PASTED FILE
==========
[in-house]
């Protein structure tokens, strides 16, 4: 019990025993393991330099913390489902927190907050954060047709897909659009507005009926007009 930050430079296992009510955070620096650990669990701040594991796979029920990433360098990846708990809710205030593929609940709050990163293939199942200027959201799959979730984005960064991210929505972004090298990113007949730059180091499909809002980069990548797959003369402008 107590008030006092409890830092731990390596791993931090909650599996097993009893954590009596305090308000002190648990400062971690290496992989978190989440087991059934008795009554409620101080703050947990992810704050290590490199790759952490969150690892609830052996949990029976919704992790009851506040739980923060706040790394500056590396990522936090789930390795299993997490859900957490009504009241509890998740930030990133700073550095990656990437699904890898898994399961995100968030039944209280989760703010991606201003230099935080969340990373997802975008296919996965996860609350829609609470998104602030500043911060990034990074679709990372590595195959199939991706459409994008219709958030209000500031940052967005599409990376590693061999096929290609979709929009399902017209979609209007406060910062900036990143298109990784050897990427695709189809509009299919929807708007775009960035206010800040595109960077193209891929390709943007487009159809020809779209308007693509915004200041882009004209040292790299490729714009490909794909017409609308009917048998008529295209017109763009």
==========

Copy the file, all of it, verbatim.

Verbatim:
[in-house]
């Protein structure tokens, strides 16, 4: 019990025993393991330099913390489902927190907050954060047709897909659009507005009926007009 930050430079296992009510955070620096650990669990701040594991796979029920990433360098990846708990809710205030593929609940709050990163293939199942200027959201799959979730984005960064991210929505972004090298990113007949730059180091499909809002980069990548797959003369402008 107590008030006092409890830092731990390596791993931090909650599996097993009893954590009596305090308000002190648990400062971690290496992989978190989440087991059934008795009554409620101080703050947990992810704050290590490199790759952490969150690892609830052996949990029976919704992790009851506040739980923060706040790394500056590396990522936090789930390795299993997490859900957490009504009241509890998740930030990133700073550095990656990437699904890898898994399961995100968030039944209280989760703010991606201003230099935080969340990373997802975008296919996965996860609350829609609470998104602030500043911060990034990074679709990372590595195959199939991706459409994008219709958030209000500031940052967005599409990376590693061999096929290609979709929009399902017209979609209007406060910062900036990143298109990784050897990427695709189809509009299919929807708007775009960035206010800040595109960077193209891929390709943007487009159809020809779209308007693509915004200041882009004209040292790299490729714009490909794909017409609308009917048998008529295209017109763009």